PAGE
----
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Politics & Government
Representatives from Utah’s criminal justice system are back at the table to try to find bail reform policy they can all get on board with. The state Legislature largely rolled back a law earlier this year aimed at moving Utah away from its reliance on cash bail. It required judges to release people from jail before their trial using the least restrictive means, like ankle monitors, rehab or regular check-ins. This series looks at how cash bail used to work, how cost can be a barrier to refom, the role of monetary bail and separation of power between the Legislature and the judiciary.

Utah’s Bail Reform: How The Cost Is Pushing Rural Counties Away From The Benefits

A photo of a yellow sign with red text advertising Sportsman's Bail Bonds.
Palak Jayswal
/
KUER
Davis County budgets more than $500,000 per year for its pretrial release service, but its chief prosecutor said it’s worth it.

After the state Legislature largely rolled back a law aimed at moving Utah away from cash bail reform, Representatives from Utah’s criminal justice system are back at the table to try to find a police they can all agree with.

The debate has prosecutors divided, especially when it comes to how to pay for the programs that make those pretrial release conditions, like ankle monitors, possible.

Prosecutors in more urban counties, like Salt Lake and Davis, already had programs set up when the law went into effect.

The Salt Lake County District Attorney’s office released data showing the law worked as intended in the county before it was rolled back. A higher percentage of people accused of major crimes were staying in jail without bail after it went into effect.

A graph that displays data on weapons charges and first-degree felonies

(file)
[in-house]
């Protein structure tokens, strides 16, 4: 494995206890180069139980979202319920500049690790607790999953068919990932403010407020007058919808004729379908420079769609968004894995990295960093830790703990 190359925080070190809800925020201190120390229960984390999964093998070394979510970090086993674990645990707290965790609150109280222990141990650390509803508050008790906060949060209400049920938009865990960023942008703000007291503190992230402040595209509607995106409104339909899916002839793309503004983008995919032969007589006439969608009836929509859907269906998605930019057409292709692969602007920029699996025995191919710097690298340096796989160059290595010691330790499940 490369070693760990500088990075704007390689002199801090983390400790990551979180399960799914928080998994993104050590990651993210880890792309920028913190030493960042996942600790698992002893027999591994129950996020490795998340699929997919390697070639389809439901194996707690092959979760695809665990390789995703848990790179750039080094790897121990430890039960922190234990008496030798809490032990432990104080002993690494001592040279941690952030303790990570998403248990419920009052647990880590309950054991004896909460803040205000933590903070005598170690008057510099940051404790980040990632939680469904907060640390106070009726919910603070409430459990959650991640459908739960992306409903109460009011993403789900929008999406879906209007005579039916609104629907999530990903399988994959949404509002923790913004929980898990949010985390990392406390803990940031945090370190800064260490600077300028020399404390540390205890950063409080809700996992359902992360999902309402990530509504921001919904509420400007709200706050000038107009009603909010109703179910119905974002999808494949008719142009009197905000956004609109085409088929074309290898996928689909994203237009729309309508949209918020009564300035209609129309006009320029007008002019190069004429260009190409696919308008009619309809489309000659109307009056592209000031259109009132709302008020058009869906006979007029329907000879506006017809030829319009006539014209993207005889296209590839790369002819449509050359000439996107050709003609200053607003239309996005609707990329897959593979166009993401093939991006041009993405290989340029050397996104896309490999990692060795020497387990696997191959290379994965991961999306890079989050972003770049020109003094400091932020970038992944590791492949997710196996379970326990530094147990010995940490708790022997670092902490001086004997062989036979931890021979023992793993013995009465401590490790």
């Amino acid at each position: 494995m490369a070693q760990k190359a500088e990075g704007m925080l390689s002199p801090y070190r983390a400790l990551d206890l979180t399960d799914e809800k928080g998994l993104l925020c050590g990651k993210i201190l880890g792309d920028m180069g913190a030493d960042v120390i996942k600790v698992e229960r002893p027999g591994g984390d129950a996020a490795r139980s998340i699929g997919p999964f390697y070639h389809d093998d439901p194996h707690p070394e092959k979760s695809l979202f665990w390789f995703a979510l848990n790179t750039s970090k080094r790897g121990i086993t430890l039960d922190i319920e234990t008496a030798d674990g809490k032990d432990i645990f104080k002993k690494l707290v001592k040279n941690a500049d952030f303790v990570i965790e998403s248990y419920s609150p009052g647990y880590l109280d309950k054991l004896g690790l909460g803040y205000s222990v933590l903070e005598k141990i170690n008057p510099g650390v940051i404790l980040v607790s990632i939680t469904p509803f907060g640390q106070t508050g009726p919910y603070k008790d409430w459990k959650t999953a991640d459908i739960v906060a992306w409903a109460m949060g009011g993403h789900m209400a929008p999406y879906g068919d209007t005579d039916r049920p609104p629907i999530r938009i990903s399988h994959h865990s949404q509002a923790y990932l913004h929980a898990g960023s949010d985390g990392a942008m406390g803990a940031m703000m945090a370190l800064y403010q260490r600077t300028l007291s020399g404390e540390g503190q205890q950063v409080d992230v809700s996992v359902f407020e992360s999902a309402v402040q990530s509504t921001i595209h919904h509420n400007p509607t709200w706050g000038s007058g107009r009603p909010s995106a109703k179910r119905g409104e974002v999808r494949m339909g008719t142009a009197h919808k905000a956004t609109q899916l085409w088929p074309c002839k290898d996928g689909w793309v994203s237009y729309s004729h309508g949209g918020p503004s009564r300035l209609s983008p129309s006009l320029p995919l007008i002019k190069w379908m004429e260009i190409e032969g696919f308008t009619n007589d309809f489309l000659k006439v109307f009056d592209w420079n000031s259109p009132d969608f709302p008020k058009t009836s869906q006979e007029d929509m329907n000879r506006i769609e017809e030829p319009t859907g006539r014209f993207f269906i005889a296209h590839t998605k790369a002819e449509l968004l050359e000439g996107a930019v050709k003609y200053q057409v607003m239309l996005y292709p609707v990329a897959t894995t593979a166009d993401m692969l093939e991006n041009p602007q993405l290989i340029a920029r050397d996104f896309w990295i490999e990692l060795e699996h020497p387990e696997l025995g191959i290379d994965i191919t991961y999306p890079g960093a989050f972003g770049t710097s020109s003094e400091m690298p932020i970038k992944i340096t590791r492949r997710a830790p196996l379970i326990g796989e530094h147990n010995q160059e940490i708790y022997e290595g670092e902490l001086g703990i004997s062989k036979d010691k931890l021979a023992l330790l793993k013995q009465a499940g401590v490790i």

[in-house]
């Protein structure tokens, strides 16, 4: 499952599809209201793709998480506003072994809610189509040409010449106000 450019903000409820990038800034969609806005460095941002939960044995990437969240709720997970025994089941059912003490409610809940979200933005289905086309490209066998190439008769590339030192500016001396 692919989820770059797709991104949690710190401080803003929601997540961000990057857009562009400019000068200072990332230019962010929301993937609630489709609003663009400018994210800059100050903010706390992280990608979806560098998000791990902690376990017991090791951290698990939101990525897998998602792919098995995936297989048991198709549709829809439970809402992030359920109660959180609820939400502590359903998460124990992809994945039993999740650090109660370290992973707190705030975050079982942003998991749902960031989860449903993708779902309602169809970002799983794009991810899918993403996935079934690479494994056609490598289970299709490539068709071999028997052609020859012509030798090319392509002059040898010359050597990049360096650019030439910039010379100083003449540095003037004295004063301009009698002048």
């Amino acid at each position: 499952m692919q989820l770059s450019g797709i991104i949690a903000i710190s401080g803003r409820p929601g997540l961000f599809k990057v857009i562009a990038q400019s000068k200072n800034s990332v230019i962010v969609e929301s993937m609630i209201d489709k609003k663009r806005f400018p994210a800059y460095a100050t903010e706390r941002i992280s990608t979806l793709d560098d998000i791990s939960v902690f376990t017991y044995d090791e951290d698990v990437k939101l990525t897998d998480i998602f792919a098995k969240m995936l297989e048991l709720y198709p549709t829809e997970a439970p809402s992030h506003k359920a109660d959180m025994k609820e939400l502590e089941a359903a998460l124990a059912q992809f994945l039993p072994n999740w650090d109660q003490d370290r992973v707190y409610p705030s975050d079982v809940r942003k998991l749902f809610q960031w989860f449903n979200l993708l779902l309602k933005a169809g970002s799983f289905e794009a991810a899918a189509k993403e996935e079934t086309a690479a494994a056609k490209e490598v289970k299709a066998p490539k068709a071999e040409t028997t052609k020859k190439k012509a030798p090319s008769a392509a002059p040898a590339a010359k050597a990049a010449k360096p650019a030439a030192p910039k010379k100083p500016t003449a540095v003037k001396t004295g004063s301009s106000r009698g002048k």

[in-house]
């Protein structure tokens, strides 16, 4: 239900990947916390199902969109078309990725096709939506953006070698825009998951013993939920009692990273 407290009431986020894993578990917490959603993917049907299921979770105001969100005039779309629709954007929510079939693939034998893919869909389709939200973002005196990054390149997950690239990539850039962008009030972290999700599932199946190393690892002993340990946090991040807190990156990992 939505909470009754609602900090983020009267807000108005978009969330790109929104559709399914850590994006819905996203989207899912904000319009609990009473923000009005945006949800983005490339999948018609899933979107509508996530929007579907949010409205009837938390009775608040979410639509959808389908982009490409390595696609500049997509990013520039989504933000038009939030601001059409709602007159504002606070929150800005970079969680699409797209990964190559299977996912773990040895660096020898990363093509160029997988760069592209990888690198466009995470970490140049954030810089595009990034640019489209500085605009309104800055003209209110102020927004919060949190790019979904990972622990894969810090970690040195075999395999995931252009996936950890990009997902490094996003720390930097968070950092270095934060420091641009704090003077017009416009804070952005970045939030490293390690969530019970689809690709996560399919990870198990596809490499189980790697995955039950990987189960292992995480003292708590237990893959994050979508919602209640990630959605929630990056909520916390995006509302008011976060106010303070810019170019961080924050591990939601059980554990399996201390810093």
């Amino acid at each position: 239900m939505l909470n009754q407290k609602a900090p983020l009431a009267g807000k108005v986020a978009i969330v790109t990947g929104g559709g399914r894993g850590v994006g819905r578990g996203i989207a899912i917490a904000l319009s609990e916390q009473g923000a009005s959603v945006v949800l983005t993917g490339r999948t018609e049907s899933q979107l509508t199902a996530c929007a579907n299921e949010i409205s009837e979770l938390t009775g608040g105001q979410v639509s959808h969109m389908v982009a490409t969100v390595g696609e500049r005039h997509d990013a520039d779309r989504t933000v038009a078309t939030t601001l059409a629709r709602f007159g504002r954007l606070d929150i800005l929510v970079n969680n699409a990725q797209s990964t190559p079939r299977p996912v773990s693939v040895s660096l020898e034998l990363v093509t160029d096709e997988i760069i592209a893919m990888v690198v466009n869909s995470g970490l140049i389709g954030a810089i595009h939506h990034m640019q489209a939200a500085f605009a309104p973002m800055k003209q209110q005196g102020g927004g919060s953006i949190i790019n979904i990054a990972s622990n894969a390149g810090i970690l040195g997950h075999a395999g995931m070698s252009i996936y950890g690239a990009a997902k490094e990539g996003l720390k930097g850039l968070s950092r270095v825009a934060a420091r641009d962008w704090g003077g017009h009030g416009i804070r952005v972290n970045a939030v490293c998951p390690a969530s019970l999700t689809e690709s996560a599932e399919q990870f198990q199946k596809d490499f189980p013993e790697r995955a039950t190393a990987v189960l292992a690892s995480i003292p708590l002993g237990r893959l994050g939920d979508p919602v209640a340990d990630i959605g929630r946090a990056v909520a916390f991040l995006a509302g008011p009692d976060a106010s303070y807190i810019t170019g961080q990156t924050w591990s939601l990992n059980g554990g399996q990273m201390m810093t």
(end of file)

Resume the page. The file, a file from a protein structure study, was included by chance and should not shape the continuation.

More people charged with first-degree felonies and weapons charges were held without bail in Salt Lake County after a bail reform law (HB206) went into effect.

Davis County Attorney Troy Rawlings said his team saw similar results, but their computer system did not have the ability to compile the data in the way that Salt Lake County could.

“It was getting the people out of jail who should be out of jail without having to post bail,” Rawlings said, “and keeping those people in jail who should be kept in jail, who otherwise could have been released under the old system just simply because they could post bail.”

But it comes with a cost. Davis County budgets more than $500,000 per year for its pretrial release service. Rawlings said it’s been a worthwhile investment.

Rural counties, however, often say they don’t have that kind of money.

The original bail reform law set up a grant program that counties could apply to to start pretrial release programs. It’s funded by bail money that people forfeit when they don’t show up for court.

State money isn’t always appealing to local officials, though, like Cache County Attorney James Swink.

“You want local control and sometimes that's what you lose with grants, right?” Swink said. “You're having some bureaucrat in another location decide what your program will look like when in reality, local government always works best and understands the dynamic of your community.”

There's not enough money in that fund yet to start the program, even for counties that would want that financial support, according to the Utah Commission on Criminal and Juvenile Justice, which oversees the fund.

So far it has about $175,000 but needs about $500,000 to get off the ground.

Bail Reform Without Pretrial Services

Without the money to fund a robust pretrial services program, Swink said the bail reform law put judges in a tough spot.

“It says this court granting pretrial release shall impose the least restrictive, reasonable, available conditions of release on the individual,” he said. “That was being interpreted around the state and in all sorts of different ways. Some judges believe they had to release people given that language.”

He added that it isn’t good for public safety. As stakeholders continue trying to find a compromise piece of bail reform legislation, they’re considering whether “least restrictive” or another term is best to use.

Rawlings argued although pretrial services programs are helpful, there are conditions that judges can impose that don’t require those programs to be in place.

“You can do things with those lower level, less risk offenders where you don't need a formal pretrial program, such as don't have contact with the victim, don't have contact with the witnesses,” he said. “You'll give them their definitive court times when they need to show up and be there. If they need to find a job, do a job search and come back to the judge and show the judge [they]'ve been looking for a job.”

This story is part of KUER’s series on bail reform.

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